To the editor: I have been to many concerts and sporting events in my life where the national anthem was played and/or sung. But never has this time been more moving than what I experienced at the Sunflower State Games 5K and 10K race this past Sunday morning. As we were preparing to run, the announcer asked to have someone volunteer to sing the anthem. While she was actually volunteered by her friend, a young lady agreed. As she sang, she began having trouble remembering the words to the song. She remarkably kept going.
PREDATOR FISH STOCKED
August 1, 1999
Predator fish populations in 17 Kansas reservoirs received a significant boost in recent weeks with the stocking of 1.96 million fingerling-sized walleye, sauger, saugeye, striped bass, and wipers. Sixty-one community and state fishing lakes were stocked with an additional 442,900 fingerling-sized predators which also included smallmouth and largemouth bass.
STATE BRIEFS
August 1, 1999
Turkey deadline Aug. 15 in Unit 1
JFK JR, GEORGE BRETT STORIES SPARK RAMBLINGS
August 1, 1999
After reading, scanning and listening to all the stuff about John F. Kennedy Jr. and George Brett, I am impelled to offer a column of ramblings, something I have spared you (especially you avid Lawrence Republicans who so love this column) for several months. There is no question that the media felt the death of Kennedy, his wife and his sister-in-law was one of the big stories of the year. I hadn’t been really conscious of JFK Jr. (not John-John, please), but the more I read and heard, the more I became convinced that he was a good human being. Great? No. Many of the Kennedys have been good people. I think Sen. Teddy Kennedy is the best man in the Senate. There. Yes, I remember Chappaquiddick.
LOCAL BRIEFS
August 1, 1999
Morgan wins golf title Manhattan — In an all Lawrence final, Ryan Morgan defeated Charlie Santaularia 2 and 1 at the KJGA Junior Match Play championships Friday.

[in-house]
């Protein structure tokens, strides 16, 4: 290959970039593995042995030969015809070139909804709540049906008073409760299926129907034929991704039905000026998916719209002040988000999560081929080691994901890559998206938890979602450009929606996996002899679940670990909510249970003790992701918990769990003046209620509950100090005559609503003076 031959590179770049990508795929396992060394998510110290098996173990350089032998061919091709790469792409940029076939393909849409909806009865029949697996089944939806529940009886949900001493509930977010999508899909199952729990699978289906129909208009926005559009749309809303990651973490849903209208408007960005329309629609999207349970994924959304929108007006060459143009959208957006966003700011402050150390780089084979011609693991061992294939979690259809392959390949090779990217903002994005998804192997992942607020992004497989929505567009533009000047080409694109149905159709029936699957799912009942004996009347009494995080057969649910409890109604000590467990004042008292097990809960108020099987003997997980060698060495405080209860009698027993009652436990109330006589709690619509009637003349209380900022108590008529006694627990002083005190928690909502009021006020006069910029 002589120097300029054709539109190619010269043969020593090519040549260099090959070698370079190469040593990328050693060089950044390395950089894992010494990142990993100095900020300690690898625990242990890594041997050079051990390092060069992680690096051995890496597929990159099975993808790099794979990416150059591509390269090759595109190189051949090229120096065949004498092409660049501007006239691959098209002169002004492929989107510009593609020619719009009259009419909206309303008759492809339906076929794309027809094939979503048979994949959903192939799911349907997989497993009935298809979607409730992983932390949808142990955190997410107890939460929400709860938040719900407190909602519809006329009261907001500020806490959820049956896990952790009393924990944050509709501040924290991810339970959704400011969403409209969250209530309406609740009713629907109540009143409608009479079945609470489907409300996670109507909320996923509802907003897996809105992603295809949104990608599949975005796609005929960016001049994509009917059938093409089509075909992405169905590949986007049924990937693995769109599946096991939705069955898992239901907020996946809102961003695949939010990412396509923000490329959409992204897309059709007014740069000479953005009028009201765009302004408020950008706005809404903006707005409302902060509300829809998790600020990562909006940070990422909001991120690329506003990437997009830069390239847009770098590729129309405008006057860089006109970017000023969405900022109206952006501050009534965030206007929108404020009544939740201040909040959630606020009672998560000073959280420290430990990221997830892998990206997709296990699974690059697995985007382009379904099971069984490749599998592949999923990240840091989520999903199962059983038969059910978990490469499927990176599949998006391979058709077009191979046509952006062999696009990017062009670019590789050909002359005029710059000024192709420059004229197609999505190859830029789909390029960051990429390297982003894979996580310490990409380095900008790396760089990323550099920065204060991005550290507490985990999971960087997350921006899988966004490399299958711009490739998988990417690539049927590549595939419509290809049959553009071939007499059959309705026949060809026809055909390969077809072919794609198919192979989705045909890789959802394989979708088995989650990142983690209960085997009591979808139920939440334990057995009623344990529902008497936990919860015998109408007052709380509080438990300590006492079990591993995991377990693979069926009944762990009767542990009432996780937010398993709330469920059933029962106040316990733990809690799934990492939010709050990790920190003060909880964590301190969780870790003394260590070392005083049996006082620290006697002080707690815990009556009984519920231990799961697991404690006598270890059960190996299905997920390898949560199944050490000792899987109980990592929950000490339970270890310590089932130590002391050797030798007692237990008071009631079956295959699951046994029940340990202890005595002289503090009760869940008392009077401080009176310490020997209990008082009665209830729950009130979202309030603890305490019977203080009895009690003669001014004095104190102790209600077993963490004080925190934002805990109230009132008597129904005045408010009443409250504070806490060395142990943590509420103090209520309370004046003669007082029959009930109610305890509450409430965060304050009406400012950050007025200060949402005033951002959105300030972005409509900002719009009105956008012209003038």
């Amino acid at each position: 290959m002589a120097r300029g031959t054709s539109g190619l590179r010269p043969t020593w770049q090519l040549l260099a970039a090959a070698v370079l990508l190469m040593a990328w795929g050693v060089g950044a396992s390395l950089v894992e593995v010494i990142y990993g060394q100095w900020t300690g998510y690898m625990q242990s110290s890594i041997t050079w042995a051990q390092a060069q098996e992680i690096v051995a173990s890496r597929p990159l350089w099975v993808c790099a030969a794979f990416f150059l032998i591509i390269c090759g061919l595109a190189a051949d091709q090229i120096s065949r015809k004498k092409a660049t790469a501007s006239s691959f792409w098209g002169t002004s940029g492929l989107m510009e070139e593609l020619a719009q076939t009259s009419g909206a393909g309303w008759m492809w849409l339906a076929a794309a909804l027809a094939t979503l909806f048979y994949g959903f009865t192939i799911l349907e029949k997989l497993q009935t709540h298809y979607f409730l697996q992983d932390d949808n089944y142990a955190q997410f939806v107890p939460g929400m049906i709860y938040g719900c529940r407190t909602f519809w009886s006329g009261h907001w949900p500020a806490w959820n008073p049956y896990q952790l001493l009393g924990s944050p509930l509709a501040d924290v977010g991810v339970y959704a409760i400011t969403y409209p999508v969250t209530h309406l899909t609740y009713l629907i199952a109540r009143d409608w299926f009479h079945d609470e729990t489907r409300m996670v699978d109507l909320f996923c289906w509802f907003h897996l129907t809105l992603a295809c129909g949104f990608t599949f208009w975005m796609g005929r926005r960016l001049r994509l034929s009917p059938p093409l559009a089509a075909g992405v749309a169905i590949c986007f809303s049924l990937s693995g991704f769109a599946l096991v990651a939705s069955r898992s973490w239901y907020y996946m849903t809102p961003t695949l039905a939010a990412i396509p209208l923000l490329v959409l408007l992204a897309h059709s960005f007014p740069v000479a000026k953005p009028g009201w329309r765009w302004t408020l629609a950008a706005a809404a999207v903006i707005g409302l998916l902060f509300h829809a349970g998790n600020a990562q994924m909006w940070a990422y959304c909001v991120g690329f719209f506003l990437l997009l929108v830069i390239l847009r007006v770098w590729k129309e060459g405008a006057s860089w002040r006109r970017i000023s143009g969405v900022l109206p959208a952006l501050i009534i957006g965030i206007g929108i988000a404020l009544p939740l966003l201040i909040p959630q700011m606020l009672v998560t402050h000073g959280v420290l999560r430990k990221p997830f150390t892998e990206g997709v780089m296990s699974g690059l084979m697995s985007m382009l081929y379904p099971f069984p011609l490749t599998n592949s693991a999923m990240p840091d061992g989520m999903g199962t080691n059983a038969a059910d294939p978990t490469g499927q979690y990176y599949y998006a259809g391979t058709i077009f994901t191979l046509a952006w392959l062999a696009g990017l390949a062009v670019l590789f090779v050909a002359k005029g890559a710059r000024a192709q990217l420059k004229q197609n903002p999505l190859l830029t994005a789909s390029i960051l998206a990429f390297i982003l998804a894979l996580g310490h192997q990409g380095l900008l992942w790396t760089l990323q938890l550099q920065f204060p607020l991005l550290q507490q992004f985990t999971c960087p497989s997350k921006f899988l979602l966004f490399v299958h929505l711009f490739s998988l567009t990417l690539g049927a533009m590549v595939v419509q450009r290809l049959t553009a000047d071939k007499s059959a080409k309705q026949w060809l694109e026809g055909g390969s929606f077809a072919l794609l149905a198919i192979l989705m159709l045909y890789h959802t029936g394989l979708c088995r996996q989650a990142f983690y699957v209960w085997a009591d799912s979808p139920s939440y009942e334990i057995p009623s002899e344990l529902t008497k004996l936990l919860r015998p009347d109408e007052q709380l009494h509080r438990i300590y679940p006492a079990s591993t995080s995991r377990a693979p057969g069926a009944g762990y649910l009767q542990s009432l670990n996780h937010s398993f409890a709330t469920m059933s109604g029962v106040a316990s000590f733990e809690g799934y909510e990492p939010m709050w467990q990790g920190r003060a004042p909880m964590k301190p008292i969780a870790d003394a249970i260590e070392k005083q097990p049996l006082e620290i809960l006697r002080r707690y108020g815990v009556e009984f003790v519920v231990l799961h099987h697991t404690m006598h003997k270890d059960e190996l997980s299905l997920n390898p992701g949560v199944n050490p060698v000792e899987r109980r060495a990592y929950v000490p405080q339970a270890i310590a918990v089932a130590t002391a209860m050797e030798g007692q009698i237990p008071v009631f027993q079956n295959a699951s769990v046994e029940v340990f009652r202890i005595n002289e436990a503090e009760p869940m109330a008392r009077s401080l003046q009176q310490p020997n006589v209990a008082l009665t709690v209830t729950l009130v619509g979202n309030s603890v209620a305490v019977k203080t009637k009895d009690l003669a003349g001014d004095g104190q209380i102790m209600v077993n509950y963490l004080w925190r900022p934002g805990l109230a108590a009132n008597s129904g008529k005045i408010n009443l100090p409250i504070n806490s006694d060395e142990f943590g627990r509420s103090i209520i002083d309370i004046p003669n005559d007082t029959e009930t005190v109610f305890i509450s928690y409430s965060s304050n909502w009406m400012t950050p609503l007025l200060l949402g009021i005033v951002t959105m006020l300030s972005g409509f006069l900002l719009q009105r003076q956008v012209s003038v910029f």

4-H HORSE SHOW KICKS OFF DOUGLAS COUNTY FAIR
August 1, 1999
More bearable weather and a well-attended horse show Saturday got the Douglas County Free Fair off to a great start.
KU FOOTBALL VIDEO BOARD
August 1, 1999
Mike Lickert takes one look at his pride and joy — a concrete-and-steel colossus looming over Memorial Stadium’s south end zone — and can’t help but wax metaphoric. “A big screen is like a race car, and we’ve got a real nice one,” Lickert, Kansas University’s video production coordinator, said as he nodded toward the Jayhawks’ under-construction MegaVision video screen. “If it’s a race car, I’m the driver.”
AUG1-25
August 1, 1999
Not only lawns and shrubs were shrinking here because of the severe drought but pocketbook dollars were due to do likewise because of the seared crops that seemed certain to drive food prices higher in coming months. Higher beef, corn, soybean and milk costs seemed certain because of the lack of moisture in the area. The moisture deficit was more than six inches below normal. Planners came to no conclusions about what to do about architects’ estimates of the costs of a new Kansas University law school building. The costs so far were running about $800,000 above the estimates and there was uncertainty where the extra money might be found.